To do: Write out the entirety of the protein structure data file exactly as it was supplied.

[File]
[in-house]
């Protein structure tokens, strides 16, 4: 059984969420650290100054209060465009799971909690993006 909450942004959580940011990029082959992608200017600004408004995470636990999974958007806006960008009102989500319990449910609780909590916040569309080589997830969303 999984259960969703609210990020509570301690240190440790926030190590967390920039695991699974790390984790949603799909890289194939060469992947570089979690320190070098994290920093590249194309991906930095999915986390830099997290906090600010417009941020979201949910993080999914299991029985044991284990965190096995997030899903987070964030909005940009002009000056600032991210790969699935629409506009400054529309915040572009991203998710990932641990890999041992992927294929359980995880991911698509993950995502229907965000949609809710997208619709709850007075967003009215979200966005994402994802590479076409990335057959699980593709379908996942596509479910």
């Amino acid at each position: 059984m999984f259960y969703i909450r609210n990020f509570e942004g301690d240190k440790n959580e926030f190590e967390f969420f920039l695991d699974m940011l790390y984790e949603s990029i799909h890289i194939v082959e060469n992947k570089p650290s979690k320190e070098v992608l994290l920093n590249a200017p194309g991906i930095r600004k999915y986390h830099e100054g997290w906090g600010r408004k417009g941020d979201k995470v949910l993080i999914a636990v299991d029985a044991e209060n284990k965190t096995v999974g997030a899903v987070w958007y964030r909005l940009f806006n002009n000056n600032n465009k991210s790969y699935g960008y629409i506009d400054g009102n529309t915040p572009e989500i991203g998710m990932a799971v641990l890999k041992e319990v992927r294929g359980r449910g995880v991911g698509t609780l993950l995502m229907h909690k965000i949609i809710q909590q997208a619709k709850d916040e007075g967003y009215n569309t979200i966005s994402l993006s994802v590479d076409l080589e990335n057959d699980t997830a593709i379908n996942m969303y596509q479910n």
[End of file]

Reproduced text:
[in-house]
């Protein structure tokens, strides 16, 4: 059984969420650290100054209060465009799971909690993006 909450942004959580940011990029082959992608200017600004408004995470636990999974958007806006960008009102989500319990449910609780909590916040569309080589997830969303 999984259960969703609210990020509570301690240190440790926030190590967390920039695991699974790390984790949603799909890289194939060469992947570089979690320190070098994290920093590249194309991906930095999915986390830099997290906090600010417009941020979201949910993080999914299991029985044991284990965190096995997030899903987070964030909005940009002009000056600032991210790969699935629409506009400054529309915040572009991203998710990932641990890999041992992927294929359980995880991911698509993950995502229907965000949609809710997208619709709850007075967003009215979200966005994402994802590479076409990335057959699980593709379908996942596509479910």
């Amino acid at each position: 059984m999984f259960y969703i909450r609210n990020f509570e942004g301690d240190k440790n959580e926030f190590e967390f969420f920039l695991d699974m940011l790390y984790e949603s990029i799909h890289i194939v082959e060469n992947k570089p650290s979690k320190e070098v992608l994290l920093n590249a200017p194309g991906i930095r600004k999915y986390h830099e100054g997290w906090g600010r408004k417009g941020d979201k995470v949910l993080i999914a636990v299991d029985a044991e209060n284990k965190t096995v999974g997030a899903v987070w958007y964030r909005l940009f806006n002009n000056n600032n465009k991210s790969y699935g960008y629409i506009d400054g009102n529309t915040p572009e989500i991203g998710m990932a799971v641990l890999k041992e319990v992927r294929g359980r449910g995880v991911g698509t609780l993950l995502m229907h909690k965000i949609i809710q909590q997208a619709k709850d916040e007075g967003y009215n569309t979200i966005s994402l993006s994802v590479d076409l080589e990335n057959d699980t997830a593709i379908n996942m969303y596509q479910n």